When the joint pipeline project by Russia’s Gazprom and European energy giants was launched in 2015, EU legislation did not suggest it would fall under European anti-monopoly laws in the energy sector. This changed in 2019, when the bloc amended its legislation in a way that would affect Nord Stream 2.
Nord Stream 2 AG has stated that it received a ruling by the German high court in Dusseldorf, saying the pipeline can’t be exempted from the provisions of the amended Third Energy Package as its operator demanded. Nord Stream 2 AG said it will evaluate the ruling and will announce further action in “a timely manner”.
While the pipeline’s operator did not clarify what action that might be, Nord Stream 2 AG said that it disagrees with the court’s verdict. The company explained that from the perspective of the laws implemented in 2019, the pipeline had been “completed” before the latest amendments to the Third Energy Package came into effect.
“The rejection of the Nord Stream 2 bid for exemption showcases the discriminatory effect of the amended EU Gas Directive. Being guided by the legal framework that was in force at that time, the company made an investment of several billion euros long before the European Commission announced plans to amend the EU Gas Directive”, Nord Stream 2 AG said.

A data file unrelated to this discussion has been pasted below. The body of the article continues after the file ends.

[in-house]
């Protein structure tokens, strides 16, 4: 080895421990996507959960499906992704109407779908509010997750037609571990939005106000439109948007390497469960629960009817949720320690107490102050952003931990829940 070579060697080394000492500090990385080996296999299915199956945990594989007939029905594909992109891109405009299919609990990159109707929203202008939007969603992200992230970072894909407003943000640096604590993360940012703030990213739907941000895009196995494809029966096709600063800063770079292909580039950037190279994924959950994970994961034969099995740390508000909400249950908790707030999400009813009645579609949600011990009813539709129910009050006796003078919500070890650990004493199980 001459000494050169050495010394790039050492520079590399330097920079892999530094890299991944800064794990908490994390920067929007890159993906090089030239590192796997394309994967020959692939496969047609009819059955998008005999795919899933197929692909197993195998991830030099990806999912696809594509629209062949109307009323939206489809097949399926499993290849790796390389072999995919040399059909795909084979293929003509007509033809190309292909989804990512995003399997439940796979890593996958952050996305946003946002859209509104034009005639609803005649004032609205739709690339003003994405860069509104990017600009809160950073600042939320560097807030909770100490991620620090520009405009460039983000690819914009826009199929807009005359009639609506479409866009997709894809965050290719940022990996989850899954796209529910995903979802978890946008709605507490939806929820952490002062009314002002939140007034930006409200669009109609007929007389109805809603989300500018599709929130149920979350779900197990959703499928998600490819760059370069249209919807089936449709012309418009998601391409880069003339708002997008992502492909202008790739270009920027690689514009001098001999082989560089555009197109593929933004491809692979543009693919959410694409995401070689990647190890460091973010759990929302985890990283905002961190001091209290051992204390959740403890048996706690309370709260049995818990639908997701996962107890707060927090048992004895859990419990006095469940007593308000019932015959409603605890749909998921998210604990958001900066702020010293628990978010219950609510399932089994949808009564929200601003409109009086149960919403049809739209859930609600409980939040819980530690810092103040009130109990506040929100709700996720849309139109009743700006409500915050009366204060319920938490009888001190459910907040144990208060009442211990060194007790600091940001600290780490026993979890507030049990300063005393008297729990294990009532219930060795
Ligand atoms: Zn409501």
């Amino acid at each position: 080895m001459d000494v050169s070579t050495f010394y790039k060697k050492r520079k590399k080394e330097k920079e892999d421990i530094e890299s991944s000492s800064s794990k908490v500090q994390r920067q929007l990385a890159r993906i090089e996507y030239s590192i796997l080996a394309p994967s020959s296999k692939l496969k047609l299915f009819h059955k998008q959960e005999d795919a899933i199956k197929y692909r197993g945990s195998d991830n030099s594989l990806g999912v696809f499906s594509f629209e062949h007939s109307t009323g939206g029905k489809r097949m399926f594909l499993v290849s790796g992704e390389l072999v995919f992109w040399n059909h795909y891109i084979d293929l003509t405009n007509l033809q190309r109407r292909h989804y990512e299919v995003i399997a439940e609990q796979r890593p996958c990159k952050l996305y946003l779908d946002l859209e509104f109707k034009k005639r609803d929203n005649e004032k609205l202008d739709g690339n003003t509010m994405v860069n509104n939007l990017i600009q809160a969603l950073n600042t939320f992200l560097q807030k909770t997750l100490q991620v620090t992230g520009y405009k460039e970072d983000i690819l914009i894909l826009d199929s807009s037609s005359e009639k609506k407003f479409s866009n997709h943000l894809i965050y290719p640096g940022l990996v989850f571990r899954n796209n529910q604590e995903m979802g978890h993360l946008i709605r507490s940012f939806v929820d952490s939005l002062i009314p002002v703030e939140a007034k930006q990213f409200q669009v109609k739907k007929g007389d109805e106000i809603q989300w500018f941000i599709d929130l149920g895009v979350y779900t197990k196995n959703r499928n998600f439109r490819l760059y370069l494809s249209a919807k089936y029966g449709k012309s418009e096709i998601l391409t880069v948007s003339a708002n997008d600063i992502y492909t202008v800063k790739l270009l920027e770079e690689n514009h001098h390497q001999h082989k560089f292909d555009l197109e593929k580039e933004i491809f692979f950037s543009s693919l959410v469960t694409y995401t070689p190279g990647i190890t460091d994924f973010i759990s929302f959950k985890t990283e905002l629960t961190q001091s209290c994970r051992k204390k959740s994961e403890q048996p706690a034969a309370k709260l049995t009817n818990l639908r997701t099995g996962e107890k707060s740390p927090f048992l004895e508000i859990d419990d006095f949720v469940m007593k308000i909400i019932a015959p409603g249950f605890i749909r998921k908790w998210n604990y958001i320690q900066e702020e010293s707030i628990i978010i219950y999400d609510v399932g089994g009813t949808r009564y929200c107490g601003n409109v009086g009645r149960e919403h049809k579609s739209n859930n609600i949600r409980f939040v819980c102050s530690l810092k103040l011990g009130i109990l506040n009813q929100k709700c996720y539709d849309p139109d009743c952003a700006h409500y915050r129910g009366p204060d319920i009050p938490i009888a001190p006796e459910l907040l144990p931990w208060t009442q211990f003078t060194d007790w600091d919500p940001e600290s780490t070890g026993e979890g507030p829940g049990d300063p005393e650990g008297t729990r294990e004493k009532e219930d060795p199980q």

The high court in Dusseldorf later stated that Nord Stream 2 AG can appeal today’s ruling on the pipeline not being exempted from the Third Energy Package.
Nord Stream 2 Falls Under Amended Third Energy Package
In 2017, the European Commission proposed to amend the Third Energy Package, regulating the use, operation, and ownership of gas pipelines within the EU, so that it would also be applied to foreign pipelines entering the bloc’s territory – such as Nord Stream 2. In February 2019, after extensive negotiations, European nations adopted this amendment. The latter went into effect in July 2019.
Any foreign pipeline entering EU territory and completed before that date, would be exempt from forcing its owner to either provide 50% of the pipeline’s capacity to third parties or to sell ownership over the EU portion of the pipe. Nord Stream 2 AG claims that by finalising the investments in Nord Stream 2 by that time, the company thus “finished” the pipeline before the amendment went into force according to EU law.
The Third Energy Package has been repeatedly criticised for being ineffective in fostering competition and curbing monopolies on the energy market in some areas. For instance, the German pipeline OPAL only operated at 50% capacity for several years due to there being no other company that could use it. The EU later exempted the pipeline from the Third Energy Package due to the operating company having no competitors.
Gazprom, one of the co-owners of the Nord Stream 2 pipeline, is the sole company legally permitted to sell Russian natural gas abroad and one of the few allowed to export liquefied natural gas. Other gas-extracting companies either sell their gas locally, or sell it to Gazprom for export. While bills allowing other companies to sell pipeline gas abroad in Russia and thus providing a potential solution to the Nord Stream 2’s Third Energy Package issues, have been discussed in the past, they were never passed.